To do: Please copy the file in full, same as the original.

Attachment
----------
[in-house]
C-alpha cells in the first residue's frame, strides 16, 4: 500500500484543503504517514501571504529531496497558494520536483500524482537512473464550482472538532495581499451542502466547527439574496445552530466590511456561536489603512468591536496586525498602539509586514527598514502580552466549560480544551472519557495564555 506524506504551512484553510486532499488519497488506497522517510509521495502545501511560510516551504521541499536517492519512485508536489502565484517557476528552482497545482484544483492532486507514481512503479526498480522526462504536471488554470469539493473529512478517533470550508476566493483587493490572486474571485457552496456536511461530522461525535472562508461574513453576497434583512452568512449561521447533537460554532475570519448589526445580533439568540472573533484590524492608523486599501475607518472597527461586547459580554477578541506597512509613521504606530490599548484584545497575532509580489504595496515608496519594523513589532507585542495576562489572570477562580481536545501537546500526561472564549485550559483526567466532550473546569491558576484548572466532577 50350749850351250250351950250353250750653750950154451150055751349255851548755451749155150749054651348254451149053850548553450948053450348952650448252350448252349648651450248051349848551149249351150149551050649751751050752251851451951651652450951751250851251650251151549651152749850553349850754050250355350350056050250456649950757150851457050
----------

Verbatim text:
[in-house]
C-alpha cells in the first residue's frame, strides 16, 4: 500500500484543503504517514501571504529531496497558494520536483500524482537512473464550482472538532495581499451542502466547527439574496445552530466590511456561536489603512468591536496586525498602539509586514527598514502580552466549560480544551472519557495564555 506524506504551512484553510486532499488519497488506497522517510509521495502545501511560510516551504521541499536517492519512485508536489502565484517557476528552482497545482484544483492532486507514481512503479526498480522526462504536471488554470469539493473529512478517533470550508476566493483587493490572486474571485457552496456536511461530522461525535472562508461574513453576497434583512452568512449561521447533537460554532475570519448589526445580533439568540472573533484590524492608523486599501475607518472597527461586547459580554477578541506597512509613521504606530490599548484584545497575532509580489504595496515608496519594523513589532507585542495576562489572570477562580481536545501537546500526561472564549485550559483526567466532550473546569491558576484548572466532577 50350749850351250250351950250353250750653750950154451150055751349255851548755451749155150749054651348254451149053850548553450948053450348952650448252350448252349648651450248051349848551149249351150149551050649751751050752251851451951651652450951751250851251650251151549651152749850553349850754050250355350350056050250456649950757150851457050